2018 Films

Seats at the Table


  USA | 92 mins. | 2017 | Documentary Feature

Directed by: Chris Farina  

Seats at the Table is a feature documentary that depicts a unique college class, Books Behind Bars: Life, Literature and Leadership, founded by University of Virginia Lecturer Andrew D. Kaufman, which brings together university students with residents of a maximum-security juvenile correctional center through the study of Russian literature.

Salud Sin Papeles: Health Undocumented


  USA | 85 mins. | 2017 | Documentary Feature

Directed by: Juan Freitez  

Sparked by backlash to a neo-nazi rally and anti-immigrant laws, a group of activists organize the community to build Phoenix Allies for Community Health, a free clinic for undocumented immigrants.  The film follows nurse and social activist Jason Odhner as he journeys the crossroads of a national debate over healthcare and immigration and shares poignant stories of patients that illuminate the struggles of the marginalized undocumented community.  It highlights how the clinic and its volunteers have worked to make a dent in a problem that has plagued our country for decades.  Exploring how



  USA/Singapore | 87 mins. | 2015 | Narrative Feature

Directed by: Patrick Daly & Joel Fendelman  

Remittance follows Marie, a foreign domestic worker from the Philippines as she struggles to cope with demanding employers, long hours of work, and separation from her family.  Breaking from the conventional image of maids as labor, the story explores the transformations Marie goes through as a woman dealing with conflicting obligations and aspirations.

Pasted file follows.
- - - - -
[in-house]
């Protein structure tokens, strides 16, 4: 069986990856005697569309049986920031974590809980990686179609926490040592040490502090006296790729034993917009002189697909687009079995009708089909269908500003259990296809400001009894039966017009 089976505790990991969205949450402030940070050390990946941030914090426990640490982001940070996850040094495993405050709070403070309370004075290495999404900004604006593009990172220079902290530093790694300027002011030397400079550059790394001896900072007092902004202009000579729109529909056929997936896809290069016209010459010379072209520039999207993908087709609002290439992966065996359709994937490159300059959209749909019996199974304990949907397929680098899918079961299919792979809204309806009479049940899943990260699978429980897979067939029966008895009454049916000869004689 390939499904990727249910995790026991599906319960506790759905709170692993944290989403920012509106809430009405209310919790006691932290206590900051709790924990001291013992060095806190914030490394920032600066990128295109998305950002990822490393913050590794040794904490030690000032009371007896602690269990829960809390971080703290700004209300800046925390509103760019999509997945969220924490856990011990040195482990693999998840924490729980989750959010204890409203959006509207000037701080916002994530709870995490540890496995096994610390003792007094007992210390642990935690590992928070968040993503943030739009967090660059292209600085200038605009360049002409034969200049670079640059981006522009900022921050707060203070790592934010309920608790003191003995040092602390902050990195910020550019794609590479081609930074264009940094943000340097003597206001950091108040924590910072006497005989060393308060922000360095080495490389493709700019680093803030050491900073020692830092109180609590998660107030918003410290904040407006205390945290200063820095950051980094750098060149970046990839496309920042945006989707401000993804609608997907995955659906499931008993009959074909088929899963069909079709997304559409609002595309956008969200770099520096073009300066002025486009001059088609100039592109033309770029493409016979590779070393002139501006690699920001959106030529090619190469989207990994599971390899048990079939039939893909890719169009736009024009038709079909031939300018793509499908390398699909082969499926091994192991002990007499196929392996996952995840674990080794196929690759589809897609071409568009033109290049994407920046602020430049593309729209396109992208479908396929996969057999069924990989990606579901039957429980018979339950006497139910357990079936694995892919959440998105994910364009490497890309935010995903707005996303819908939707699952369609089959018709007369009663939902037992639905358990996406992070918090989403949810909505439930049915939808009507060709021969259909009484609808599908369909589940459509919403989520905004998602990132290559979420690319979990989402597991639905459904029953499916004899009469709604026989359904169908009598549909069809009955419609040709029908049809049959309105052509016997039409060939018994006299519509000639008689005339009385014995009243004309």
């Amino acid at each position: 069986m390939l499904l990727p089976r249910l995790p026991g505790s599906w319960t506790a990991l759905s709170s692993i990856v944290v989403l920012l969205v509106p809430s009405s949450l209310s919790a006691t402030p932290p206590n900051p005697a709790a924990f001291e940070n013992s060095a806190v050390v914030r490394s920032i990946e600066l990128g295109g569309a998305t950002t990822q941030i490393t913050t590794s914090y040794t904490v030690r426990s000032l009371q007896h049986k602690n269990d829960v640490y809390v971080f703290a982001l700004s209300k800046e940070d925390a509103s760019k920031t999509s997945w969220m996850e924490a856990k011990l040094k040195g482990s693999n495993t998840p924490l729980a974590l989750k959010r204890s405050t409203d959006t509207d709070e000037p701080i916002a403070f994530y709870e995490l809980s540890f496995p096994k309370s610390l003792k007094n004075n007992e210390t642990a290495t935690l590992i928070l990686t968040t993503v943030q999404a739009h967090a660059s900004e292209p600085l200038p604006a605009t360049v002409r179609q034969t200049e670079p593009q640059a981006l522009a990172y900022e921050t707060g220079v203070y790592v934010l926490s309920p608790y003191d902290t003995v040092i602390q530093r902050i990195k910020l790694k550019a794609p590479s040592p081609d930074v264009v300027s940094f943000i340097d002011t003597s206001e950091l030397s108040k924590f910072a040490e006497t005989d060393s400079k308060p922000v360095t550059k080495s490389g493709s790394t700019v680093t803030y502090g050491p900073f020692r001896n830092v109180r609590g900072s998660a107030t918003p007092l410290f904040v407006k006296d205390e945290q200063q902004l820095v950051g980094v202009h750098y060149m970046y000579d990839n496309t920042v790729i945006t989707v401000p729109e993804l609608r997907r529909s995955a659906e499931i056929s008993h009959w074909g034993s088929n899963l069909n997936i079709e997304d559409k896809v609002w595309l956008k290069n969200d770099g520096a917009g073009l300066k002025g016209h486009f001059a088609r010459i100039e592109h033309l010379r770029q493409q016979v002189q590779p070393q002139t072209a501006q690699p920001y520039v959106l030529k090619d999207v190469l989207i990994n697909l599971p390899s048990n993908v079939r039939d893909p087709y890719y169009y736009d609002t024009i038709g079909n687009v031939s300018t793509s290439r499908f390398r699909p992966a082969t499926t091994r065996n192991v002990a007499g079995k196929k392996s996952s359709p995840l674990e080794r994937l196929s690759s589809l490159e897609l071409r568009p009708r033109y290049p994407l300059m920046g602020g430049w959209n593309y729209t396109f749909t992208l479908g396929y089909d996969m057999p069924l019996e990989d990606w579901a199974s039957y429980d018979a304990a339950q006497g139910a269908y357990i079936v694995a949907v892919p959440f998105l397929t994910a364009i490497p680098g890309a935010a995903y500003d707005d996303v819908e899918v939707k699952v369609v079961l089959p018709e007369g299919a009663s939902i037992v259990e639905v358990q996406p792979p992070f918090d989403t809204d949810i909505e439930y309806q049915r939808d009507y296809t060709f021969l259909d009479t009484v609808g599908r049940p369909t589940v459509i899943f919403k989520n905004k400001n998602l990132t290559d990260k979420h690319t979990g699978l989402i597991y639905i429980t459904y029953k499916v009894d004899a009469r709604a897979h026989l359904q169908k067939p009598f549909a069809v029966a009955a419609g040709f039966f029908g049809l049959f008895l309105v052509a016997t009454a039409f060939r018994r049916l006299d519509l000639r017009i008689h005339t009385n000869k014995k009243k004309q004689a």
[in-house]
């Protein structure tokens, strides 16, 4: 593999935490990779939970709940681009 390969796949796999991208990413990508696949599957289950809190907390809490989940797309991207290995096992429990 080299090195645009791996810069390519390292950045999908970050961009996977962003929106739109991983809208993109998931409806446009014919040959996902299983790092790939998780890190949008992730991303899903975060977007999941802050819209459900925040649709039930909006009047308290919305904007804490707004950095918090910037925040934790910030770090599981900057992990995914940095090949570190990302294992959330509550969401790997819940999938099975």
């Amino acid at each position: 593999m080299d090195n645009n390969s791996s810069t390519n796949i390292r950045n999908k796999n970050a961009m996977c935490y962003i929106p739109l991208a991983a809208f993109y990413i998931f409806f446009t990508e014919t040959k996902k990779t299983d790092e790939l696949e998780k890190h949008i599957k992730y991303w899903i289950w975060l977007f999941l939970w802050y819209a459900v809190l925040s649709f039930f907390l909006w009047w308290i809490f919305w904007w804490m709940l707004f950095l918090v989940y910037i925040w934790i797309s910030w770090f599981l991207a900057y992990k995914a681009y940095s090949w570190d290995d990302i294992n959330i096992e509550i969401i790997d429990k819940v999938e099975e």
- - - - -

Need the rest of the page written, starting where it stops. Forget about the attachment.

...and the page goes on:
Playing Frisbee in North Korea


  | 90 mins. | 2017 | Documentary Feature

Directed by: Savanna Washington  

Playing Frisbee In North Korea is the first documentary produced and directed by an African-American female filmmaker from inside North Korea. It follows Ms. Washington’s journey inside North Korea, offering a first time glimpse into the everyday life of its people.

The Oslo Diaries


  Israel | 90 mins. | 2018 | Documentary Feature

Directed by: Mor Loushy & Daniel Sivan  

In 1992, with Israeli-Palestinian relations at an all-time low and communication punishable with jail time, a small group of Israelis and Palestinians gathered in Oslo – secretly and against the law. 

The Nuns, The Priests, and the Bombs


  USA | 105 mins. | 2017 | Documentary Feature

Directed by: Helen Young  

Since 1980 activists in lay and religious life have undertaken dramatic Plowshares protests, derived from the biblical injunction, “They shall beat their swords into Plowshares,” risking long prison sentences in an ongoing campaign to move the world away from the nuclear brink. 

Wendy’s Shabbat


  USA | 10 mins. | 2018 | Documentary Short

Directed by: Rachel Myers  

A group of Jewish senior citizens celebrate the weekly Sabbath (Shabbat) at the local Wendy’s fast food restaurant with Hebrew blessings accompanying their burgers and fries.  This is a story of rediscovering the joys of community in older age and in the longing for ritual – however unorthodox it may appear.

Nothing to Do


  USA | 82 mins. | 2017 | Narrative Feature

Directed by: Mike Kravinsky  

What happens when you can't stand the way your sibling does just about anything, but you're forced to be with them during your father's last days?

Naila and the Uprising


  USA/Gaza | 76 mins. | 2017 | Documentary Feature

Directed by: Julia Bacha  

When a nation-wide uprising breaks out in 1987, a woman in Gaza must make a choice between love, family, and freedom. Undaunted, she embraces all three, joining a clandestine network of women in a movement that forces the world to recognize the Palestinian right to self-determination for the first time. Naila and the Uprising chronicles the remarkable journey of Naila Ayesh whose story weaves through the most vibrant, nonviolent mobilization in Palestinian history -- the First Intifada in the late 1980s.

May I Be Happy


  France/USA | 77 mins. | 2017 | Documentary Feature

Directed by: Eric Georgeault & Hélène Walter  

May I Be Happy brings awareness to the benefits of mindfulness as a way out of violence and suffering, and as an attainable solution for younger generations.